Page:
Fisher Investments Editorial Staff
Media Hype/Myths, US Economy

A Resolution Good Enough to Keep

By, 01/03/2011


Story Highlights:

  • Despite attention-grabbing negative headlines, the preponderance of less widely reported positive stories and data points amounted to an above-average year for stocks in 2010.
  • 2010's trials and tribulations are part and parcel of what makes investing so difficult.
  • Fact finding before forming an interpretation is a key to successfully navigating markets.


With the champagne now drunk, it's appropriate to take a brief look back at 2010. It's a media tradition to run a cornucopia of retrospective pieces—from nominating debatable people of the year to producing slideshows of the year in images. We'd like to add our own two cents to the "stories of the year."

No depiction of 2010 is truly complete without the PIIGS, which so effectively garnered headlines beginning last spring. European sovereign debt issues led to widespread fears of a fresh debt crisis—and even the possible dissolution of the European Monetary Union and the death of the euro—providing the storyline for the spring's correction. First Greece, then contagion fears, and the year rounded out with Ireland.

In the summer, headlines surrounding a potential US double-dip recession were in vogue. For weeks, the slightest slowdown in growth rates was widely thought to indicate recession's return. From folks assigning curiously calculated double-dip probabilities to those who were certain of a second down leg, the subject was fodder for news.

Political fears were another major 2010 story, culminating in this fall's midterm elections. From health care legislation to financial reform, lame ducks to gridlock, austerity to deficit spending, and tax hikes to tax cuts, almost any issue generated concern—with plenty of uncertainty and both sides of the aisle claiming their plan would boost economic growth while their opponents' would retard it.

On top of these broader stories were more short-lived stories like May's "Flash Crash" and discussions of so-called currency wars.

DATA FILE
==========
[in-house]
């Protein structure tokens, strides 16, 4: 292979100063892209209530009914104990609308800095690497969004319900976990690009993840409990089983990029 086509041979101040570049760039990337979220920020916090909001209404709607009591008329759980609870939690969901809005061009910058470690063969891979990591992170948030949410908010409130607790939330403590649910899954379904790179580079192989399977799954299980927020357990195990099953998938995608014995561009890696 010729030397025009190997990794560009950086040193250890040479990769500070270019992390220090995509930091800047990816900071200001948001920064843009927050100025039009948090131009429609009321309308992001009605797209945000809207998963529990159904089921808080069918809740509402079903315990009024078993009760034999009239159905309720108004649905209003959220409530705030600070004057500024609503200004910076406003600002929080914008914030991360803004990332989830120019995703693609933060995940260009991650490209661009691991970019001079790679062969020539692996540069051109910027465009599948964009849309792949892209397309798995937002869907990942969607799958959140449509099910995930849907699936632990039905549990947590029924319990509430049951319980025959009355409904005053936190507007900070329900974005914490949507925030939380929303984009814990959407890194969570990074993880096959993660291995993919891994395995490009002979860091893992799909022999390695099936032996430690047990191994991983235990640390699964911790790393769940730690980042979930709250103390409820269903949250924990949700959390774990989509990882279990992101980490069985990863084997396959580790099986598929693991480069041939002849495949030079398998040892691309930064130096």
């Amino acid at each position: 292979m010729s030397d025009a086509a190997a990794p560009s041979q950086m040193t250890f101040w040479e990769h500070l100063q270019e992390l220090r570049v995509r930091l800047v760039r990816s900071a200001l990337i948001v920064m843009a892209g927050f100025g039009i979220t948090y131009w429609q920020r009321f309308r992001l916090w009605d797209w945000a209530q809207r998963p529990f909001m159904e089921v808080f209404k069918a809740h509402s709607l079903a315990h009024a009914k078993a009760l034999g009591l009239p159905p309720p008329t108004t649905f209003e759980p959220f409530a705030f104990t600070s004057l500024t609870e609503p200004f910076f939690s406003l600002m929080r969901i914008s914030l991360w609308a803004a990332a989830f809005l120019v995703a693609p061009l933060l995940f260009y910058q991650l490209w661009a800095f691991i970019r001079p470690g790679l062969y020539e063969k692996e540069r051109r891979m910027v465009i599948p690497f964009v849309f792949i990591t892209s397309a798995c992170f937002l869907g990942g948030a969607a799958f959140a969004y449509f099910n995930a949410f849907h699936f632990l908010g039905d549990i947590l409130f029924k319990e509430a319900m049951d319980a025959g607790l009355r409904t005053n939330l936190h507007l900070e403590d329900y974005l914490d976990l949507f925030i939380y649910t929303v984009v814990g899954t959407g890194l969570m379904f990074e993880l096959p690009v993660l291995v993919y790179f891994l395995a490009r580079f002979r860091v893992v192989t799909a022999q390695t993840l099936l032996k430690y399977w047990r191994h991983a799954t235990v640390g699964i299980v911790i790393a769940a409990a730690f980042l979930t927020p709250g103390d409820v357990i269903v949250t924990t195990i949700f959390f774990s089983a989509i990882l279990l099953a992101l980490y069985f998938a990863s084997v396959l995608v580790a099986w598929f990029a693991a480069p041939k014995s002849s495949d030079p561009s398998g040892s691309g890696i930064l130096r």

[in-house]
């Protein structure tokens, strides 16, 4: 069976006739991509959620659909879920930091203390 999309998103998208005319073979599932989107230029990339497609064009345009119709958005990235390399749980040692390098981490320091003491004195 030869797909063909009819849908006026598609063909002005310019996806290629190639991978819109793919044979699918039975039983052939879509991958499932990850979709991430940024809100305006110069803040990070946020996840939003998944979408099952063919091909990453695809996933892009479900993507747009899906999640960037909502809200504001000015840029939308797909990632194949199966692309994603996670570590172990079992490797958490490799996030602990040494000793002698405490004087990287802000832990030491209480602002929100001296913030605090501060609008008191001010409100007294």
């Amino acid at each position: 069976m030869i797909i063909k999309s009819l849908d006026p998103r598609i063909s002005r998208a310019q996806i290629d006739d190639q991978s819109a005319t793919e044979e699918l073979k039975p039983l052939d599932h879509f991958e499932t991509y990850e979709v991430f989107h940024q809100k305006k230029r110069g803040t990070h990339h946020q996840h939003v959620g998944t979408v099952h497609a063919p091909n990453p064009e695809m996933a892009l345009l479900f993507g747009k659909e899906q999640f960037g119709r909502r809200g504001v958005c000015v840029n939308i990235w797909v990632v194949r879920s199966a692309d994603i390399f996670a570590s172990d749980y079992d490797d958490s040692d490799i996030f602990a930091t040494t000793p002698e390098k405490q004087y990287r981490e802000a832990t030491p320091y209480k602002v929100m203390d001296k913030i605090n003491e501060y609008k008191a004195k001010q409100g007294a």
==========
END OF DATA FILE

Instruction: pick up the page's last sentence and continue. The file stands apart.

Quite a tumultuous year! Without knowing the end result, a visitor from another planet might look at these many (sometimes legitimate) fears and assume these factors contributed to a bad year for stocks and the global economy. Which gives us our story of the year: Despite all the aforementioned headlines, stocks turned in double-digit positive returns (both in the US and globally), and the global economy grew. How so? As frequently happens in bull markets, negative headlines glossed over many other news stories that were positive—a global recovery led by Emerging Markets, highly profitable US and foreign corporations, falling trade barriers, increased business spending, and many more. Added together, these less frequently reported positives outweighed the negatives by yearend.

Typically, history is written by the victor. And years from now, 2010 will likely be thought of as simply a good year of above-average stock market returns and continued global economic recovery. But those who lived through it will recall big volatility and frustrations aplenty along the way. Hindsight sometimes diminishes the arduousness involved in making the right calls (e.g., "Of course! We knew it would turn out this way all along!"), but when faced with making real-time investment decisions, many investors succumb to emotion and bias.

2010's trials and tribulations are part and parcel of what makes investing so difficult—and last year's aren't unique. The challenge investors routinely face is finding reliable information and then interpreting it and the likely impact (or lack thereof) by weighing positives against negatives. This balancing act of frequently counterintuitive and occasionally conflicting information (if done correctly) can help grant the light to see markets more clearly. 

At a new year's dawn, more data and headlines approach—some likely positive and some probably negative. With that in mind, we propose a resolution for investors: Take an even-handed approach to dissecting financial news and information—let found facts guide interpretation, as opposed to interpretation guiding fact finding.

In closing, we'd like to wish all of our readers a happy and prosperous New Year.


*The content contained in this article represents only the opinions and viewpoints of the Fisher Investments editorial staff.

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*The content contained in this article represents only the opinions and viewpoints of the Fisher Investments editorial staff.


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